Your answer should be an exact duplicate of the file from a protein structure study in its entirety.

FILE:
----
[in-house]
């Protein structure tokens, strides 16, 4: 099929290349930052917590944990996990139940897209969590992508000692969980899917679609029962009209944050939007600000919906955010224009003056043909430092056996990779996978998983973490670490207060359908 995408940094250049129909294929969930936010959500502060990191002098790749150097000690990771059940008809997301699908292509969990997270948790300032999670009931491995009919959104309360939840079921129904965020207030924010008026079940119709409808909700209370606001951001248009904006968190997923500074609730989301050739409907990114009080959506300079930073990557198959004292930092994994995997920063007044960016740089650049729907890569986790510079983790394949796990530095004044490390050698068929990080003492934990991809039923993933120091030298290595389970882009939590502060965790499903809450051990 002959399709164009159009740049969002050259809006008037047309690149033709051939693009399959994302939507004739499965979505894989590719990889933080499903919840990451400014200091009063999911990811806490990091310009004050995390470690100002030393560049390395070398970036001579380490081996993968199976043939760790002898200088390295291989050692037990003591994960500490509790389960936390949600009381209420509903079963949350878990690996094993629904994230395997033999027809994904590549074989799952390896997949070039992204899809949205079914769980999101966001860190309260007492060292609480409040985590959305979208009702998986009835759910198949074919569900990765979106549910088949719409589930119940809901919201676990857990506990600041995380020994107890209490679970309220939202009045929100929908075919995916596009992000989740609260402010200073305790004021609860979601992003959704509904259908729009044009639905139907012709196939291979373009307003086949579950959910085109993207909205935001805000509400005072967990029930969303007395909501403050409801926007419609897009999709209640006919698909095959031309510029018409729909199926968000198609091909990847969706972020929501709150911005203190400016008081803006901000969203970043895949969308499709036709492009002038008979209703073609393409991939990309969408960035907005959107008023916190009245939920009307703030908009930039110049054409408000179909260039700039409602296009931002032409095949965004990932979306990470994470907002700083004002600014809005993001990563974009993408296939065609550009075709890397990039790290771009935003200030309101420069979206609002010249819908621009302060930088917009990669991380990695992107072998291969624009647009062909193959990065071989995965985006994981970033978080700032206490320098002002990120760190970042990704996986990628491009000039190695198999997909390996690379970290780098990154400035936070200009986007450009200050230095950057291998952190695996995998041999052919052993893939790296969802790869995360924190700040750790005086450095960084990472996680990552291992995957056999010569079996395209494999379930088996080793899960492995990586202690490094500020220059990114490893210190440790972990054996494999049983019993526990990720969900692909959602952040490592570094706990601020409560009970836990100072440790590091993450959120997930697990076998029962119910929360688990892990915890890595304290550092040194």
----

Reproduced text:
[in-house]
């Protein structure tokens, strides 16, 4: 099929290349930052917590944990996990139940897209969590992508000692969980899917679609029962009209944050939007600000919906955010224009003056043909430092056996990779996978998983973490670490207060359908 995408940094250049129909294929969930936010959500502060990191002098790749150097000690990771059940008809997301699908292509969990997270948790300032999670009931491995009919959104309360939840079921129904965020207030924010008026079940119709409808909700209370606001951001248009904006968190997923500074609730989301050739409907990114009080959506300079930073990557198959004292930092994994995997920063007044960016740089650049729907890569986790510079983790394949796990530095004044490390050698068929990080003492934990991809039923993933120091030298290595389970882009939590502060965790499903809450051990 002959399709164009159009740049969002050259809006008037047309690149033709051939693009399959994302939507004739499965979505894989590719990889933080499903919840990451400014200091009063999911990811806490990091310009004050995390470690100002030393560049390395070398970036001579380490081996993968199976043939760790002898200088390295291989050692037990003591994960500490509790389960936390949600009381209420509903079963949350878990690996094993629904994230395997033999027809994904590549074989799952390896997949070039992204899809949205079914769980999101966001860190309260007492060292609480409040985590959305979208009702998986009835759910198949074919569900990765979106549910088949719409589930119940809901919201676990857990506990600041995380020994107890209490679970309220939202009045929100929908075919995916596009992000989740609260402010200073305790004021609860979601992003959704509904259908729009044009639905139907012709196939291979373009307003086949579950959910085109993207909205935001805000509400005072967990029930969303007395909501403050409801926007419609897009999709209640006919698909095959031309510029018409729909199926968000198609091909990847969706972020929501709150911005203190400016008081803006901000969203970043895949969308499709036709492009002038008979209703073609393409991939990309969408960035907005959107008023916190009245939920009307703030908009930039110049054409408000179909260039700039409602296009931002032409095949965004990932979306990470994470907002700083004002600014809005993001990563974009993408296939065609550009075709890397990039790290771009935003200030309101420069979206609002010249819908621009302060930088917009990669991380990695992107072998291969624009647009062909193959990065071989995965985006994981970033978080700032206490320098002002990120760190970042990704996986990628491009000039190695198999997909390996690379970290780098990154400035936070200009986007450009200050230095950057291998952190695996995998041999052919052993893939790296969802790869995360924190700040750790005086450095960084990472996680990552291992995957056999010569079996395209494999379930088996080793899960492995990586202690490094500020220059990114490893210190440790972990054996494999049983019993526990990720969900692909959602952040490592570094706990601020409560009970836990100072440790590091993450959120997930697990076998029962119910929360688990892990915890890595304290550092040194």